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May Dal Protest: Seoul
Photo Gallery of Japan During Korean War
Korean Sights -- The Sights of Korea
The World of Flowers
The Temples of Asia
FaceOff -- The Faces of Asia
Little Korea Mikawashima Tokyo Japan
Vikings Horns -- The Warriors of Iceland
Singapore -- January 2003
Interactive photographic map of the entire world!
Asian Recipes -- Indonesia
Australian Recipes -- Road Kill
101 Reykjavik -- Life In Iceland
korea // east asia|
THAT TRAVELLER'S BIBLE LONELY PLANET HAS DESCRIBED KOREA AS ONE OF THE UNDISCOVERED JEWELS OF ASIA, AND AS INTERESTING A DESTINATION AS CHINA OR JAPAN. I have to agree with this diagnosis, having being surprised during my first visit to the land in May 2002. I had never seriously thought of going there before, even though I had lived with a group of wild Korean backpackers for a time in a share house in Sydney Australia, and had been introduced to the wonders of kim'chi and barbequed Korean beef. Perhaps from time to time I had considered making a trip to Korea, as I want to see and understand the entire world -- that is my mission. But, it was never a serious plan, and Korea was a long way down my list of want-to-go-to-soon travel destinations -- well below Ethopia (currently about #6 on my list) and China (#12) and Mongolia (#16). I just didn't expect it to be very interesting, even though I am sure it would be interesting in its own kind of way. For some reason it didn't appeal to me so much. However, Fate has a way of intervening in your plans, and opening your mind to undreamt of possibilities. In May 2002, teaching English in Japan, and having just obtained a new job, I found myself sent on the familiar "Japanese visa run" to Seoul, South Korea. It has become standard for people working in Japan to make a brief trip to Korea, only one hour away by air, to renew their visas. This was the way I was introduced to Korea, and I am glad that the introduction was finally made.
Maybe it was because of the magnificent spring weather, but Seoul really grabbed me from the beginning. As I said before, I wasn't expecting much, but what I saw really impressed me. My first impression was that Korea seemed to be a strange combination of China and Japan -- there were the yellow and red apartment towers of the Chinese world, the wierd foods (insects, strange body parts, etc) that you associate with continental Asia -- but the temples in Seoul looked dead like the temples you see in Japan, only a little more rustic. Likewise, the restaurants -- the food might have looked Chinese, but there were tatami-mat areas where diners had to take off their shoes and sit on the floor, Japan-style.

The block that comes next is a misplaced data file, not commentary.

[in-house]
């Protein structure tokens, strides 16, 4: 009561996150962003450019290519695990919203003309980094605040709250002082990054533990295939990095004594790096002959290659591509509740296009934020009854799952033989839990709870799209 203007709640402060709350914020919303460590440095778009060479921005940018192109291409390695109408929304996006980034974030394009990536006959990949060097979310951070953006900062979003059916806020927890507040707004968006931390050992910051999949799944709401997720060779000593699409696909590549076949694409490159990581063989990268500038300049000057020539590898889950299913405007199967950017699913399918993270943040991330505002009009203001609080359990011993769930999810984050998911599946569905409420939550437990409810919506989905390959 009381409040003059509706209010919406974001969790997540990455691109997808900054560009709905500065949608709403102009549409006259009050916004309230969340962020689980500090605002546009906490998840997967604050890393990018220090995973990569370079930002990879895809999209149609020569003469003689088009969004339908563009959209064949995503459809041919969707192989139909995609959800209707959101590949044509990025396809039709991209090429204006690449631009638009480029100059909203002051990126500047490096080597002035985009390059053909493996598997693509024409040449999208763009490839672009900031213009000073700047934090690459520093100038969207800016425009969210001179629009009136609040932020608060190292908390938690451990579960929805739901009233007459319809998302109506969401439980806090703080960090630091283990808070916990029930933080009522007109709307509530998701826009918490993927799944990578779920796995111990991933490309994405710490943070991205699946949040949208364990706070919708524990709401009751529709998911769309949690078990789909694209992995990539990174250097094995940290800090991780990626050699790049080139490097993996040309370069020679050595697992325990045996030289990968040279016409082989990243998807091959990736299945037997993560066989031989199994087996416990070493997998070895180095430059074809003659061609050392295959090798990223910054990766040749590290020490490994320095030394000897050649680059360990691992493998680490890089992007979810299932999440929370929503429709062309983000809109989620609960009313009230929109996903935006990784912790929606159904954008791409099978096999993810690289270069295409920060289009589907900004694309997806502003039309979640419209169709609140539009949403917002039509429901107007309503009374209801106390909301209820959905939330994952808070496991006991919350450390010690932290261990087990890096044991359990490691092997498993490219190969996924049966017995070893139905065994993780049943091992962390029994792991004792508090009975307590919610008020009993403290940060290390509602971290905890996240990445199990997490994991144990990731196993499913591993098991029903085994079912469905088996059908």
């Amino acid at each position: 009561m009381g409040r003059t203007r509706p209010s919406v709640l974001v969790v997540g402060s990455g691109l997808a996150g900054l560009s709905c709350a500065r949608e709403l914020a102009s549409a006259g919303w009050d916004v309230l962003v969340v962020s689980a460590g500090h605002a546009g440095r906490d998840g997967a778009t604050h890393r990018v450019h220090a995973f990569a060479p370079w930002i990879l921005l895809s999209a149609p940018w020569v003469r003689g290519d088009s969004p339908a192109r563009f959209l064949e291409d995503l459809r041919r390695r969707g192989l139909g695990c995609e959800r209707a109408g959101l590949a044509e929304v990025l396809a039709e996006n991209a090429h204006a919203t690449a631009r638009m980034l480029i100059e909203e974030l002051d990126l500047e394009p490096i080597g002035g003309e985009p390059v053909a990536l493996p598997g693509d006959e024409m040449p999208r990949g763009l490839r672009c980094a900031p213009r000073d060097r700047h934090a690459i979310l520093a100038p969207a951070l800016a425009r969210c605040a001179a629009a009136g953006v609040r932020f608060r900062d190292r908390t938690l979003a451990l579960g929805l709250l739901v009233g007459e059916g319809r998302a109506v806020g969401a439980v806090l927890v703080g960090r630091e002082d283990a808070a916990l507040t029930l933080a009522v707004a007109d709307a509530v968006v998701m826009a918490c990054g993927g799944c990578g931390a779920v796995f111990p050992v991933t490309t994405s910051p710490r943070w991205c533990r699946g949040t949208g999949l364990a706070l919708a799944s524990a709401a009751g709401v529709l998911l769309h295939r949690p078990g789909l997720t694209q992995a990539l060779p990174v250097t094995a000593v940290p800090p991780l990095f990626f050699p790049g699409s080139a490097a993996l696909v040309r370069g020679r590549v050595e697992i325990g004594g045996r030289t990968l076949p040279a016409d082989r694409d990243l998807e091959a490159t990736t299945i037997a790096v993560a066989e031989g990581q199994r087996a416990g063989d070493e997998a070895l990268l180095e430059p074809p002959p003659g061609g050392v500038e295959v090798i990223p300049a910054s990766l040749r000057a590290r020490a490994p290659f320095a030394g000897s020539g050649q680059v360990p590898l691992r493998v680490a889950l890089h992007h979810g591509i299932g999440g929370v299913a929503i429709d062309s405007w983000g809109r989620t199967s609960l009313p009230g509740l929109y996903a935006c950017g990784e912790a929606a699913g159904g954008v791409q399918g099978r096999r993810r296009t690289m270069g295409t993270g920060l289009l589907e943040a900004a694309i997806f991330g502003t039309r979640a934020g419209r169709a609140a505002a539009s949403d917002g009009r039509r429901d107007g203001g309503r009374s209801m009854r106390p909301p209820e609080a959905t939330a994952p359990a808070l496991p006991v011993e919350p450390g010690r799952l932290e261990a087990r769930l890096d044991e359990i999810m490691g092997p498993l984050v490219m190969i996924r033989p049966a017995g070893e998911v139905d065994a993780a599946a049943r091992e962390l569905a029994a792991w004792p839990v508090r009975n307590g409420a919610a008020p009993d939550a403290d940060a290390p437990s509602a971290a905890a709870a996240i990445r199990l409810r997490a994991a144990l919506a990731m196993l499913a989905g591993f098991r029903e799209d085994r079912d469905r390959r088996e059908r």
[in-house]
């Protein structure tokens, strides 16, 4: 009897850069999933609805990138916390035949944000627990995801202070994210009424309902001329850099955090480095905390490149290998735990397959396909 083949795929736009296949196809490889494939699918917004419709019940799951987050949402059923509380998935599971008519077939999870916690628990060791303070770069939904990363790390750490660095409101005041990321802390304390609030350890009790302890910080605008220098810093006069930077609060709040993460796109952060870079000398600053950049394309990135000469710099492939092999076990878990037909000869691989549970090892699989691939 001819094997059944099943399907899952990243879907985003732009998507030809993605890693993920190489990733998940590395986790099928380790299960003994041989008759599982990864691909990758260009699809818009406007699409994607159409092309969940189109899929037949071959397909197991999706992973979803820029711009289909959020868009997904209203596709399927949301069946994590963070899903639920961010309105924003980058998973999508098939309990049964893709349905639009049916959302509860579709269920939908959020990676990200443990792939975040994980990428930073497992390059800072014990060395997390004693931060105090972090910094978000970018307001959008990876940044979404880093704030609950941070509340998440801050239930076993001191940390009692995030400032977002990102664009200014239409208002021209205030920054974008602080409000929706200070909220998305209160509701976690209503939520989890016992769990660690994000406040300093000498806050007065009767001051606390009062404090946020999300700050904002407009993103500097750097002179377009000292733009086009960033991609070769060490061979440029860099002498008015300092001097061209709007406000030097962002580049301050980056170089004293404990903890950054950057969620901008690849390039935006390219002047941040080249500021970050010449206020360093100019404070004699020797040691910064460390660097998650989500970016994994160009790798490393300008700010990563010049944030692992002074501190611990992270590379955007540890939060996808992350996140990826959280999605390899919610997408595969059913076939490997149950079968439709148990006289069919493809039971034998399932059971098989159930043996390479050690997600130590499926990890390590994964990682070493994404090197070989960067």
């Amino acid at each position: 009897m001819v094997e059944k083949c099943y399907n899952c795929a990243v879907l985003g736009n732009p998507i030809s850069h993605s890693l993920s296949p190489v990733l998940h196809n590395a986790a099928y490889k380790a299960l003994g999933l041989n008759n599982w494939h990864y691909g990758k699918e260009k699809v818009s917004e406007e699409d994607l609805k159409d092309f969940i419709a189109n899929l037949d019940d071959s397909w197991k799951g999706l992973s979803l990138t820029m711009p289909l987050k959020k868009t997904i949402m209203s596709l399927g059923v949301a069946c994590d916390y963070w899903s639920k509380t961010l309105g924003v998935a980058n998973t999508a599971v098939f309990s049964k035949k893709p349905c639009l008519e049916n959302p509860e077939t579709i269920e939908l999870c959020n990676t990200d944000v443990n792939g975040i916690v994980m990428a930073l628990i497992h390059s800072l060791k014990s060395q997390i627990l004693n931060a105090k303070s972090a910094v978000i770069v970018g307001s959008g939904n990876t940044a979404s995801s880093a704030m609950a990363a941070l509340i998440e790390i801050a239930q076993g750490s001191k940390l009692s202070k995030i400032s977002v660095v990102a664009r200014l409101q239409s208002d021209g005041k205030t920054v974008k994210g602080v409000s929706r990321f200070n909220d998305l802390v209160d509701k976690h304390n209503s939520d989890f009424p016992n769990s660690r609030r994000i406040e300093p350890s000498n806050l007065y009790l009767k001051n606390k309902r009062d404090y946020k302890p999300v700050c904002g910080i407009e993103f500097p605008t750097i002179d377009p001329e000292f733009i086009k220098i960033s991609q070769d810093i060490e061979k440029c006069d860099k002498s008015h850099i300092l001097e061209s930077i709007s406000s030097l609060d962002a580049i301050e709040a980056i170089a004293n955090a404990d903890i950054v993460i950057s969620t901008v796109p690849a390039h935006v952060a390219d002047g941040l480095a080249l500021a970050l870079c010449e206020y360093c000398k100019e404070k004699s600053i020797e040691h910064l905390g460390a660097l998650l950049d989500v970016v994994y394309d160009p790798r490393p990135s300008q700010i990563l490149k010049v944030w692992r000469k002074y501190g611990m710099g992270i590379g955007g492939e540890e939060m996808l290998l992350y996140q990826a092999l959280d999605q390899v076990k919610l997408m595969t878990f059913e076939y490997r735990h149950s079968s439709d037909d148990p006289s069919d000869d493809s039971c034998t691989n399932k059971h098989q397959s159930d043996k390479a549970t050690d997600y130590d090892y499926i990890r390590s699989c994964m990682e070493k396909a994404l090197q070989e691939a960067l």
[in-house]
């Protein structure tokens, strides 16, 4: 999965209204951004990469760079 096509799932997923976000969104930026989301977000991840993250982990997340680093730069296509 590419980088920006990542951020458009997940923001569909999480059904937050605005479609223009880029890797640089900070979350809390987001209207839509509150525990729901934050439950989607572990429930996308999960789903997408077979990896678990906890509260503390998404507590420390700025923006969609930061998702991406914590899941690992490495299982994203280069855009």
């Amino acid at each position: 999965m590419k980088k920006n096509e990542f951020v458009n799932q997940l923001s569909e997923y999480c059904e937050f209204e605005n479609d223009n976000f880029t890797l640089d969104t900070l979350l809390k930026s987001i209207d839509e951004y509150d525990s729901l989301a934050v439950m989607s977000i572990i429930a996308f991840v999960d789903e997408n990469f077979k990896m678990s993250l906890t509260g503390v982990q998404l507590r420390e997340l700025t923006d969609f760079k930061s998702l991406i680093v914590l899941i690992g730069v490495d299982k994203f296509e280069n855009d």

My second impression of Seoul was that compared to Tokyo, it is actually quite an attractive city. There are numerous protruding yellow hills which tower above the city, covered with forests -- in fact, there is a national park in the heart of the city. That is something you will never see in Tokyo, where trees and hills are rare, and every centimeter of land is covered with concrete or metal or glass. There are many parks in Seoul, some of them quite large. The Beijing Official Web Portal" puts it thus: "Surrounded by hills, Seoul has numerous small and large parks within easy reach. Places of historical interest―including Ch'anggysng, Ch'angdsk, Kysngbok, and Tsksu palaces and Chong-myo Shrine―annually attract large numbers of citizens and tourists. The city also has excellent sports and recreational facilities, notably the Seoul Sports Complex, which was built for the Asian Games in 1986 and the Olympic Games in 1988." Personally, the best attraction I have visited in Korea thus far is not in Seoul but a little out of the city, in the dormitory city of Suwon. I haven't been to China except in my dreams but the old walls around Suwon look to me exactly like the Great Wall of China would look, just on a smaller scale. It was amazing to visit there and feel so close to China -- an exotic experience indeed! The sense of history and culture was amazing. I visited Suwon during my second Korean trip, which took place in May 2003. I haven't been back to the peninsula since, and probably won't for a while, there being a whole world out there which I want to see first. But one day I will be back, and the next time, I want to get out of the Seoul area, and see more of the country.